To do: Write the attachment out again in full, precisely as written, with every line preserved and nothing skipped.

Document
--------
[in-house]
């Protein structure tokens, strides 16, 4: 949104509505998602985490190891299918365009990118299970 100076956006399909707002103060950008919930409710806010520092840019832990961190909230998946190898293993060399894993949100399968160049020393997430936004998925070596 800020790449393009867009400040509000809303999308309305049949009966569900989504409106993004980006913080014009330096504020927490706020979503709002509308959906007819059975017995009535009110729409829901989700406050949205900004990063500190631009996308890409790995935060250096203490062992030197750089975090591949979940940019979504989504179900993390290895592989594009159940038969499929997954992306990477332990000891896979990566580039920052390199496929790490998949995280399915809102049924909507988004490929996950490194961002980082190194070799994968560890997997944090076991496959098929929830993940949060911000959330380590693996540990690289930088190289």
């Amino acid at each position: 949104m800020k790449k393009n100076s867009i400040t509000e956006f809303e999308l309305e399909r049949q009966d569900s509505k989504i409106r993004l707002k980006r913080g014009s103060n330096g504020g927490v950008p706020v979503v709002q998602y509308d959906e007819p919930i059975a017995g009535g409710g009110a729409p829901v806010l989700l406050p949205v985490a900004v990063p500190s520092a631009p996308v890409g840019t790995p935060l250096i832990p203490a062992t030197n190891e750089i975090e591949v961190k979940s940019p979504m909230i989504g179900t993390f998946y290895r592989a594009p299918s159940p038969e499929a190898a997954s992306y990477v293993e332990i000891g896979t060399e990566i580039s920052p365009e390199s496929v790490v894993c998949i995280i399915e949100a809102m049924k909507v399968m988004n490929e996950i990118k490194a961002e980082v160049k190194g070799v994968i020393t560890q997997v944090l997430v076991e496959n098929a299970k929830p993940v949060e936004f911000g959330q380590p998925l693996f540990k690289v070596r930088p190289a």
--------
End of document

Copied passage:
[in-house]
């Protein structure tokens, strides 16, 4: 949104509505998602985490190891299918365009990118299970 100076956006399909707002103060950008919930409710806010520092840019832990961190909230998946190898293993060399894993949100399968160049020393997430936004998925070596 800020790449393009867009400040509000809303999308309305049949009966569900989504409106993004980006913080014009330096504020927490706020979503709002509308959906007819059975017995009535009110729409829901989700406050949205900004990063500190631009996308890409790995935060250096203490062992030197750089975090591949979940940019979504989504179900993390290895592989594009159940038969499929997954992306990477332990000891896979990566580039920052390199496929790490998949995280399915809102049924909507988004490929996950490194961002980082190194070799994968560890997997944090076991496959098929929830993940949060911000959330380590693996540990690289930088190289």
């Amino acid at each position: 949104m800020k790449k393009n100076s867009i400040t509000e956006f809303e999308l309305e399909r049949q009966d569900s509505k989504i409106r993004l707002k980006r913080g014009s103060n330096g504020g927490v950008p706020v979503v709002q998602y509308d959906e007819p919930i059975a017995g009535g409710g009110a729409p829901v806010l989700l406050p949205v985490a900004v990063p500190s520092a631009p996308v890409g840019t790995p935060l250096i832990p203490a062992t030197n190891e750089i975090e591949v961190k979940s940019p979504m909230i989504g179900t993390f998946y290895r592989a594009p299918s159940p038969e499929a190898a997954s992306y990477v293993e332990i000891g896979t060399e990566i580039s920052p365009e390199s496929v790490v894993c998949i995280i399915e949100a809102m049924k909507v399968m988004n490929e996950i990118k490194a961002e980082v160049k190194g070799v994968i020393t560890q997997v944090l997430v076991e496959n098929a299970k929830p993940v949060e936004f911000g959330q380590p998925l693996f540990k690289v070596r930088p190289a």